Global distribution of aerosol direct radiative forcing in the ultraviolet and visible arising under clear skies

Hatzianastassiou, N.; Katsoulis, B.; Vardavas, I.
February 2004
Tellus: Series B;Feb2004, Vol. 56 Issue 1, p51
Academic Journal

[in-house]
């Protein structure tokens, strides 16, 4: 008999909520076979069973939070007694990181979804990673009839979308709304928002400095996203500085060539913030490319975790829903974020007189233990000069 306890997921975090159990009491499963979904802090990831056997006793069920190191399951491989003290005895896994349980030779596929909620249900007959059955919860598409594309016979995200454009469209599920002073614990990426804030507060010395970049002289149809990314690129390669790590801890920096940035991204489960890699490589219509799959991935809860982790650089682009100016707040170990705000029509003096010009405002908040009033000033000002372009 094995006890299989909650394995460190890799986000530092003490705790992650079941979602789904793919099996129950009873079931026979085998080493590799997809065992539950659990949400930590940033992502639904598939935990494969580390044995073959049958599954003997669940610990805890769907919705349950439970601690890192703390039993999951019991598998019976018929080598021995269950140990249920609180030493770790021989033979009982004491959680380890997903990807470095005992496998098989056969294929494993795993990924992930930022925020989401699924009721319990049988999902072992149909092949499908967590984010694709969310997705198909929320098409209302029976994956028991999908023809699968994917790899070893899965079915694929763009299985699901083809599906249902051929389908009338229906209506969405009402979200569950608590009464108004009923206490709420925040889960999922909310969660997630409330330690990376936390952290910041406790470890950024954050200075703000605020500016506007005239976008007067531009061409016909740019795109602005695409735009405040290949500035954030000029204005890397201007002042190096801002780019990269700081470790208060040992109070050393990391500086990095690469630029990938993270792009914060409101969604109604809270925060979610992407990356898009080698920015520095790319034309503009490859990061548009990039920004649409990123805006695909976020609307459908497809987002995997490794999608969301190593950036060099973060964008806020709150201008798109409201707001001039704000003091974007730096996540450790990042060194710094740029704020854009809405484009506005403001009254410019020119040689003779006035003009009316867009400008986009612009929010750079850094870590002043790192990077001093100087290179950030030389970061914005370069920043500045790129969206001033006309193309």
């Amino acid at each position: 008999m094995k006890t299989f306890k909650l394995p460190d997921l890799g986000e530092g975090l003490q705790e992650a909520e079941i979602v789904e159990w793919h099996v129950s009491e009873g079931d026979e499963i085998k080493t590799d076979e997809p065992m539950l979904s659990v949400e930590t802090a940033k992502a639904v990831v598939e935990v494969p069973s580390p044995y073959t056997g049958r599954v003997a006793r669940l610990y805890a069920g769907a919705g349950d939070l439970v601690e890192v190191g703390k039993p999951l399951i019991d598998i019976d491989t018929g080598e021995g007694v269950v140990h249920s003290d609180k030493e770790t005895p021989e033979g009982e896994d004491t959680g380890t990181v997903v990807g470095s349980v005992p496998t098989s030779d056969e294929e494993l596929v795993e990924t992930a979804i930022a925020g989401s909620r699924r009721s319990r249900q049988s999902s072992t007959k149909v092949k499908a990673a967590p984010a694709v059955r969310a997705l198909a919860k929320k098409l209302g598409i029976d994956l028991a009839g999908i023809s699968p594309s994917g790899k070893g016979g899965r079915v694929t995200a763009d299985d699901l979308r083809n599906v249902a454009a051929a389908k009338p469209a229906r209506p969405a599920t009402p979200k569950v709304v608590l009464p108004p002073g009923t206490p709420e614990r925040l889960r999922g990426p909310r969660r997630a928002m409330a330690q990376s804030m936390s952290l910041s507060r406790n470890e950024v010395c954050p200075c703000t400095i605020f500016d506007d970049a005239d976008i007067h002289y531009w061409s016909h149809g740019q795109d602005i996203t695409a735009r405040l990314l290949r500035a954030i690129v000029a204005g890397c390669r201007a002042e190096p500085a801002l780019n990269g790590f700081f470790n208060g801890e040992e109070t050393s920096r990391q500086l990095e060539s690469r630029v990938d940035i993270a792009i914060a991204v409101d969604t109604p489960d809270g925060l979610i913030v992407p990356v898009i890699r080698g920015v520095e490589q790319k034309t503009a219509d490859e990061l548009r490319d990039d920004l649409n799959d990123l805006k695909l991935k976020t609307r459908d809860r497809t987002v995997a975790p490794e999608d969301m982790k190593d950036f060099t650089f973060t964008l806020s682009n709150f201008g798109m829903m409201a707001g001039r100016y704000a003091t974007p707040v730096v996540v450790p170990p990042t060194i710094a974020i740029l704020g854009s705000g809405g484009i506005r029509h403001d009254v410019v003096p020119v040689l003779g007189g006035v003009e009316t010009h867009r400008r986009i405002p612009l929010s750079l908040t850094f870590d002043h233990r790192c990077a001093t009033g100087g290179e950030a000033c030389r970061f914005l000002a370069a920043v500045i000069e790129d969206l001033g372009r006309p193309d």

A deterministic atmospheric spectral radiative transfer model, that uses comprehensive climatological data, is developed to compute the global distribution of mean monthly clear-sky total direct aerosol radiative forcing in the ultraviolet (UV) and visible, between 0.2�0.85 �m, at the top of the atmosphere (TOA), within the atmosphere and at the Earth's surface for winter and summer conditions. The aerosol data were taken from the Global Aerosol Data Set (GADS), given for various fixed relative humidity values and for 11 wavelengths within the UV�visible range, both for natural and anthropogenic aerosols. We first derive global climatologies of extinction aerosol optical thickness (AOT), single-scattering albedo (?aer) and asymmetry factor ( gaer), for actual relative humidity values within the aerosol layer, based on the National Centers for Environmental Prediction and National Center for Atmospheric Research (NCEP/NCAR) Reanalysis Project and the Tiros Operational Vertical Sounder (TOVS) datasets. We include the global distribution of cloud cover using the D2 data from the International Satellite Cloud Climatology Project (ISCCP), to define the clear-sky fraction at the pixel level for each month. Supplementary 10-yr climatological data for surface and atmospheric parameters were taken from NCEP/NCAR, ISCCP-D2 and TOVS. Our present analysis allows the aerosol radiative properties and forcings to vary with space, time and wavelength. The computed mean annual global AOT, ?aer and gaer values are found to be 0.08, 0.96 and 0.73, respectively, at 0.5 �m. On a mean monthly 2.5� pixel resolution, aerosols are found to decrease significantly the downward and the absorbed solar radiation at the surface, by up to 28 and 23 W m-2, respectively, producing a surface cooling at all latitudes in both winter and summer. Aerosols are found to generally increase the outgoing solar radiation at TOA (planetary cooling) while they increase the solar atmospheric absorption (atmospheric warming). However, the model results indicate that significant planetary warming, by up to 5 W m-2, can occur regionally, such as over desert areas, due to strong aerosol absorption. A smaller planetary warming (by up to 2 W m-2) is also found over highly reflecting ice- or snow-covered areas, such as Antarctica and Greenland, as well as over Eastern Europe, Siberia and North America. In general, the aerosol-induced surface cooling exceeds the induced atmospheric warming, except for regions characterized by strong aerosol absorption (e.g. deserts). On a mean annual global basis, natural plus anthropogenic aerosols are found to cool the Earth by 0.6 W m-2 (they increase the planetary albedo by 0.28%), to heat the atmosphere by 0.8 W m-2, while they decrease the downward and net surface solar radiation (surface cooling) by about 1.9 and 1.4 W m-2.


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